Across nearly two decades, developers have been shoehorning stealth mission into games not designed around furtiveness. Whether tasking Young Link with sneaking past soldiers in Ocarina of Time or having players skulk around the habitually firepower-fueled battlegrounds of Gears of War 2 and Killzone 3, these clandestine undertakings were merely intended to deliver variety. Inadvertently, they devalued the stealth mechanic, relegating it to the level of the insufferable escort mission in the eyes of the gaming collective. Elegantly, recent XBLA release Mark of the Ninja reminds us of the thrill found in surreptitiousness and the euphoric allure of bloodshed without the slightest forewarning.
Developer Klei Entertainments (Eets Chowdown, Shank) understands that a game which articulates the methodical movements of a shinobi shouldn’t have players stumbling over the control scheme. Fortunately, Mark is much closer to a Pray for Death Shô Kosugi than Chris Farley Beverly Hills Ninja, allowing players to effortlessly scale vertical walls, peep through vents, and quickly grapple-hook their way onto highlighted perches. Although disorientation can infrequently occur as the button to pick up a body also doubles as a hide command, Mark of the Ninja routinely bestows the sensation of being a disciplined ninjutsu master. Whether allowing players to lock their bamboo darts on illuminating (and weighty enough to squash) lamps, or ignite firecrackers and smoke bombs to provoke a bit of feudal-era shock and awe, your loadout is as fun to use as it is functional. Completing missions and secondary objectives provide currency to augment your arsenal, providing rewards such a cardboard box that pays homage to Solid Snake’s low-tech gadget of choice.
Complementing Mark of the Ninja’s proficient input scheme are a number of visual cues which remove some of the ambiguity which permeates the stealth genre. Naturally, the protagonist’s profile darkens when they are veiled by the cover of darkness, and cones which depict the optical awareness of enemies are depicted. Yet, innovations such as a radiating sonic ripples which divulge any noise made by the player or environmental highlighting which exhibits the contour of the game’s darkened environments give gamers a satisfying edge against technologically savvy foes. Even when the game deliberately cultivates obscurity by employing a fog-of-war technique, its motivation is undeniably thoughtful; ratcheting up the tension to absorbing levels of intensity.
Whether though thoughtful design or meticulous play testing, Mark of the Ninja’s journey provides players with a procession of gratifying surprises. When replaying the title’s tutorial level, I deviated from my Kunoichi sidekick’s commands, resulting in an unexpected verbal admonition. Playfully dumping bodies off the side of a building caused unseen guards to become aware of my presence and also to become demoralized. Smartly, Mark’s levels are built around a score-based system, encouraging experimentation, replay, and a bit of competition with your XBox Live friends. Expectedly, the game supports both a bloodthirsty, ‘kill them all’ approach, as well as pacifistic option for those seeking an immensely engaging experience. Since your amassed arsenal carries over in the title’s New Game+ option, players might want to go aggro on an inaugural playthough, before using their dividends on a ‘no kill’ run.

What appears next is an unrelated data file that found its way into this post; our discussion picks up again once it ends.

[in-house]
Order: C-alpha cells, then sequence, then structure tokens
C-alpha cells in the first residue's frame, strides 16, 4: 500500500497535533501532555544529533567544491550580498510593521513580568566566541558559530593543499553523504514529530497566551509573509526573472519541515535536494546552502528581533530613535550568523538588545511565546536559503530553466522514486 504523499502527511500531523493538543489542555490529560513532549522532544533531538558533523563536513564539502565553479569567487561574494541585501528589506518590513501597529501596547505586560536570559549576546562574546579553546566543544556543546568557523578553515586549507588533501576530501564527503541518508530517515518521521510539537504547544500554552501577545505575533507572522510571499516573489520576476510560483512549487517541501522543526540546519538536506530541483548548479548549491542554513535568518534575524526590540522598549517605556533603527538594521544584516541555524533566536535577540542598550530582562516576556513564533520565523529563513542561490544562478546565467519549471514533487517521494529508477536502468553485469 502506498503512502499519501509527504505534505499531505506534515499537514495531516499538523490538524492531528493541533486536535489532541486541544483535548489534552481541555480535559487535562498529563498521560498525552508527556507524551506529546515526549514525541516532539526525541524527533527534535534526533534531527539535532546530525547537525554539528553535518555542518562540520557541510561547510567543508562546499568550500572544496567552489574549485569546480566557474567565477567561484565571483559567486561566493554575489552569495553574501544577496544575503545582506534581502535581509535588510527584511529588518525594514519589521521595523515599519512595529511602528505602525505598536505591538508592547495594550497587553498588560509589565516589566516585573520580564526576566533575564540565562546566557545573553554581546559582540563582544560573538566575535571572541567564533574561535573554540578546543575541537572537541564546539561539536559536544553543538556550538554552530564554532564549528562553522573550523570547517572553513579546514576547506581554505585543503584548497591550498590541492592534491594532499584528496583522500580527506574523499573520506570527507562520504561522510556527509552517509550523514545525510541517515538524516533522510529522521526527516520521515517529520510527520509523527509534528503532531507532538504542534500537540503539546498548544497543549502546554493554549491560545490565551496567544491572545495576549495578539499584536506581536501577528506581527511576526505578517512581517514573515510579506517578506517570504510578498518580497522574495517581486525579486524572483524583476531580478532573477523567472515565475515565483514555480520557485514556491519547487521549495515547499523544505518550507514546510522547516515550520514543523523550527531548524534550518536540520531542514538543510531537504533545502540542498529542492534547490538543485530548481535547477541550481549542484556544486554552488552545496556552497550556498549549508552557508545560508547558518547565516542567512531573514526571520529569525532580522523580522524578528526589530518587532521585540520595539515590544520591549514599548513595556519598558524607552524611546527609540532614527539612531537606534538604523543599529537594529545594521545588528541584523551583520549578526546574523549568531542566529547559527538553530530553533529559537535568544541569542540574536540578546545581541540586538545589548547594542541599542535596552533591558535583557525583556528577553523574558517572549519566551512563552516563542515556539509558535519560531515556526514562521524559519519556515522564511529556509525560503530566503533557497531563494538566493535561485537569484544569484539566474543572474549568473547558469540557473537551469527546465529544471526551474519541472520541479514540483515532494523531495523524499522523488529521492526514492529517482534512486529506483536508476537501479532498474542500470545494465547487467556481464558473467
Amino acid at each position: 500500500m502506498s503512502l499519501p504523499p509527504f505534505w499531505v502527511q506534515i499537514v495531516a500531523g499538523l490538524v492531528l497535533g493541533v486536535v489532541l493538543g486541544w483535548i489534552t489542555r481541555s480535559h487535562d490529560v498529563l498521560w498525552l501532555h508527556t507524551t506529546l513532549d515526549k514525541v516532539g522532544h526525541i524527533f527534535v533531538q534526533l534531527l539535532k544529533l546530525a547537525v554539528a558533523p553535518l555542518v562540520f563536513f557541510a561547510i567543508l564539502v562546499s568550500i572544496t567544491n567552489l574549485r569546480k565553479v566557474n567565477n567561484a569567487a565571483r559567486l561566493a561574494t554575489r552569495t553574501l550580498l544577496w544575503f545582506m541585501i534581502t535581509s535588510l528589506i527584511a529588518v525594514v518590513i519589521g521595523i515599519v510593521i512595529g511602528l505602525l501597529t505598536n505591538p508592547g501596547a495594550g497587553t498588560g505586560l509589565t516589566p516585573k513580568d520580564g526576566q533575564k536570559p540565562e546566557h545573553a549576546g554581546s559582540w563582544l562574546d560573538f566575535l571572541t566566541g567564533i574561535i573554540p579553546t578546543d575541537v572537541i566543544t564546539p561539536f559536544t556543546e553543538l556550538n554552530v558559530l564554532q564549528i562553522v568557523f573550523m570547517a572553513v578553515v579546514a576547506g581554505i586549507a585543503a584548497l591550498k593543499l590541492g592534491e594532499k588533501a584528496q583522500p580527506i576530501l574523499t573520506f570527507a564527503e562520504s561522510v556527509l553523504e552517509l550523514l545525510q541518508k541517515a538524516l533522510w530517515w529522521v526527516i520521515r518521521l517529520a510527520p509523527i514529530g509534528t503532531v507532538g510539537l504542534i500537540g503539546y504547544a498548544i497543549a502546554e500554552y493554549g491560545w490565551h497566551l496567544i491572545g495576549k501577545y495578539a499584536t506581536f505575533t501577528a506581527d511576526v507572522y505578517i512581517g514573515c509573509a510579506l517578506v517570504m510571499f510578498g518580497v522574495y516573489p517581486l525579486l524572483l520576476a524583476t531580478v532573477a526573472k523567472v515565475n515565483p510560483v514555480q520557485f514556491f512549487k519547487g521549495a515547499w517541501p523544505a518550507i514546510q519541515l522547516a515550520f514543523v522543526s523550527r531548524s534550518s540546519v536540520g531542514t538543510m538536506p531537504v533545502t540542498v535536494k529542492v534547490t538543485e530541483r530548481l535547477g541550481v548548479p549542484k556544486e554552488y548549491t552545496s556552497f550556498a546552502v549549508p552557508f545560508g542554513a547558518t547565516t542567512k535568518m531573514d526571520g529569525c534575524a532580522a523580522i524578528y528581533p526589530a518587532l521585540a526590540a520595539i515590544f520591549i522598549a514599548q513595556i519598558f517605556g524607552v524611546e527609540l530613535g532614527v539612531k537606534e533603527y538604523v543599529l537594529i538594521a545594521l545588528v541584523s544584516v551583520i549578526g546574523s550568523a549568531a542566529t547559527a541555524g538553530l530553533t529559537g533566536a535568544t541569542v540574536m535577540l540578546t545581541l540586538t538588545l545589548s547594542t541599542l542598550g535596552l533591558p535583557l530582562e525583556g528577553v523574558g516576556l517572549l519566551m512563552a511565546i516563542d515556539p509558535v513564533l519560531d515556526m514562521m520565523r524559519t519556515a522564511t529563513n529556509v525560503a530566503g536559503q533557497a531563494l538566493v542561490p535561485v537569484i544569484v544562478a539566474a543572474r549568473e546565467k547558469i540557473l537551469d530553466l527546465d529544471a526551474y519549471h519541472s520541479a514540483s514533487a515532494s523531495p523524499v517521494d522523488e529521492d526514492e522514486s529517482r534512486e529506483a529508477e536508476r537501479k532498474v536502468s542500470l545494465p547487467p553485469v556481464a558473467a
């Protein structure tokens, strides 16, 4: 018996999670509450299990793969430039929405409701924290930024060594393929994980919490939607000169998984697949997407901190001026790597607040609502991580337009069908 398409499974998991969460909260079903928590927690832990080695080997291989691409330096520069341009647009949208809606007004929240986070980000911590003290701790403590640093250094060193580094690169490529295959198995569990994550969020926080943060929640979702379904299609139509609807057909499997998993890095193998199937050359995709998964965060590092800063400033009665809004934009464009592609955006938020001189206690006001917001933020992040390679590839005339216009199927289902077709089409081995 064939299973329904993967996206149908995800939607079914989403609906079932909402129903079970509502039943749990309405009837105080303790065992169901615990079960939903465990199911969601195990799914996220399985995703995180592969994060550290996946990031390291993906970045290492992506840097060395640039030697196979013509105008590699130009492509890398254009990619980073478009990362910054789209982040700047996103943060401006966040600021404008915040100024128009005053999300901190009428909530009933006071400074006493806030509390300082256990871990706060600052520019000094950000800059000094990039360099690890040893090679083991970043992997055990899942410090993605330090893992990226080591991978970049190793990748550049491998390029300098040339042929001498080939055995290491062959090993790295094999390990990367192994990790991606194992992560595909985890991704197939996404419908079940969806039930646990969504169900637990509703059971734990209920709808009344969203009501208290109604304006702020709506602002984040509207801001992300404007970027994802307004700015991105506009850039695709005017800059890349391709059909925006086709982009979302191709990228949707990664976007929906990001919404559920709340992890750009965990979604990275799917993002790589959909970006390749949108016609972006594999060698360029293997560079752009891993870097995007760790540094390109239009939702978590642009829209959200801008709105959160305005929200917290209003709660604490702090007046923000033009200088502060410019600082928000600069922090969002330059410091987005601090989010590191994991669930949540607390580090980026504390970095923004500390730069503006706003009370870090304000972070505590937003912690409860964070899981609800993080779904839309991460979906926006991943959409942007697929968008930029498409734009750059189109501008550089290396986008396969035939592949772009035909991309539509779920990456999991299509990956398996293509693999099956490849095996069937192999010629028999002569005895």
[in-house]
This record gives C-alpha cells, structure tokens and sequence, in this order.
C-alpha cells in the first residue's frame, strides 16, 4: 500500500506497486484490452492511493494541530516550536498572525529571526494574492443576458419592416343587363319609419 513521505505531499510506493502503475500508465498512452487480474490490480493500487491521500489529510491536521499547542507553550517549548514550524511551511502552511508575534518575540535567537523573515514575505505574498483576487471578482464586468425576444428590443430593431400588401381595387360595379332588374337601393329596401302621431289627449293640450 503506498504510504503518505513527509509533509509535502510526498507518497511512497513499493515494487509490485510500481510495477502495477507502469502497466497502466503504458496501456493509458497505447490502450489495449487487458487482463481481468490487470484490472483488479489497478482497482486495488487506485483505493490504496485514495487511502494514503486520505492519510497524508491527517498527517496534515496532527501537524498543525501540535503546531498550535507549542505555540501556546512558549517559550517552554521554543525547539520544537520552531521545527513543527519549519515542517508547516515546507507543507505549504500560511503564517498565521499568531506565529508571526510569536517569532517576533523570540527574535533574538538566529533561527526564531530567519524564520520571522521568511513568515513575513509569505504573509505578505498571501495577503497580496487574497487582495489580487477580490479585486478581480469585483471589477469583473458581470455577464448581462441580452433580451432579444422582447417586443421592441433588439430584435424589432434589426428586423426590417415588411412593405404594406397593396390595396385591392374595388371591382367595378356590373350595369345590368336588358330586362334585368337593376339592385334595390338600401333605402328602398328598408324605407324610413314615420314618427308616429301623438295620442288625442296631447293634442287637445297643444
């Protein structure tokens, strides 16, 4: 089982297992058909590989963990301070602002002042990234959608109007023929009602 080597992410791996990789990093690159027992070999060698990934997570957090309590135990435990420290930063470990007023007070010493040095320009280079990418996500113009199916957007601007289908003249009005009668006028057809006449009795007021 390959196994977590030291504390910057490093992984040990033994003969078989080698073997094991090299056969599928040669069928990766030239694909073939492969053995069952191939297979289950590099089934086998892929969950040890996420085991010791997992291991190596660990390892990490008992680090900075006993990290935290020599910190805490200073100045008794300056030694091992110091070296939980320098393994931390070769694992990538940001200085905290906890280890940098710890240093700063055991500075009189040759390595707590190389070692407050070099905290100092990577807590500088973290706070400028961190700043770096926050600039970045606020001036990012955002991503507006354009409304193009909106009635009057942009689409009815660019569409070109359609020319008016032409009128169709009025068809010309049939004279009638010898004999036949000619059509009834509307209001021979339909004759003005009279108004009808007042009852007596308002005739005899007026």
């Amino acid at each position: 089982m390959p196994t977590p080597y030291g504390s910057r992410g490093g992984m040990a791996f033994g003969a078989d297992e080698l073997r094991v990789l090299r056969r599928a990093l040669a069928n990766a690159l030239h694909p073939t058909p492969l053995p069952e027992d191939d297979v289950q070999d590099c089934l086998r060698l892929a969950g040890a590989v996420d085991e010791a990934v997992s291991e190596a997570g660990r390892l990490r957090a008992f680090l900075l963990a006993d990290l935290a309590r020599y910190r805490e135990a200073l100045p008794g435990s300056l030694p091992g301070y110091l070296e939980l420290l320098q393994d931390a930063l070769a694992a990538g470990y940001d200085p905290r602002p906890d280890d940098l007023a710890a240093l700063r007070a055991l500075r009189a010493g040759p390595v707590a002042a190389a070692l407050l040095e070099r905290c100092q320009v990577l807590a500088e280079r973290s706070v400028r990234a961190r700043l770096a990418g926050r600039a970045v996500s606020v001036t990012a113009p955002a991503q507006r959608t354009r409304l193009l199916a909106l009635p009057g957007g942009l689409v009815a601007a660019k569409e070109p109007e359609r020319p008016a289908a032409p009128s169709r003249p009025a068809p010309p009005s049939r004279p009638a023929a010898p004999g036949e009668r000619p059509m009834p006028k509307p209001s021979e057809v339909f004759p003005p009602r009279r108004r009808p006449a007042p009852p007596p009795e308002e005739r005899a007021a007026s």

Mark of the Ninja’s visuals match the expertise of its control and play mechanics, offering a fluid framerate and bold, square-jawed characters that exhibit an undeniable Genndy Tatakovsky-esque vibe. Although the game earned an ‘M for Mature’ rating from the ESRB, its representation of mayhem is fairly restrained. In execution, the quantity of kill animations feels a bit restrained with throat slits and stomach stabbings comprising the bulk of enemy deaths. Ideally, players would have been offered a risk/reward situation proposing a more difficult QTE command which would escalate the ferocity and point value of every kill. The game’s other misstep is the extension of a plotline decision which doesn’t affect the endgame, giving a deceptive decision of choice.
For players who considered this year’s Summer of Arcade offerings to be somewhat lackluster, consider Mark of the Ninja as Microsoft’s implicit apology. At fifteen dollars, the title offers a seven hour campaign which rests at the upper echelon of XBLA experiences, delivering an excursion destined to revive the spirits of any enthusiast disheartened by the attrition of the stealth genre. Even gamers who traditionally loathe slink and slay gameplay should give Mark a demo; the title’s articulation of creeping about shirks many of the control problems inherent in similarly-themed, three-dimensional titles.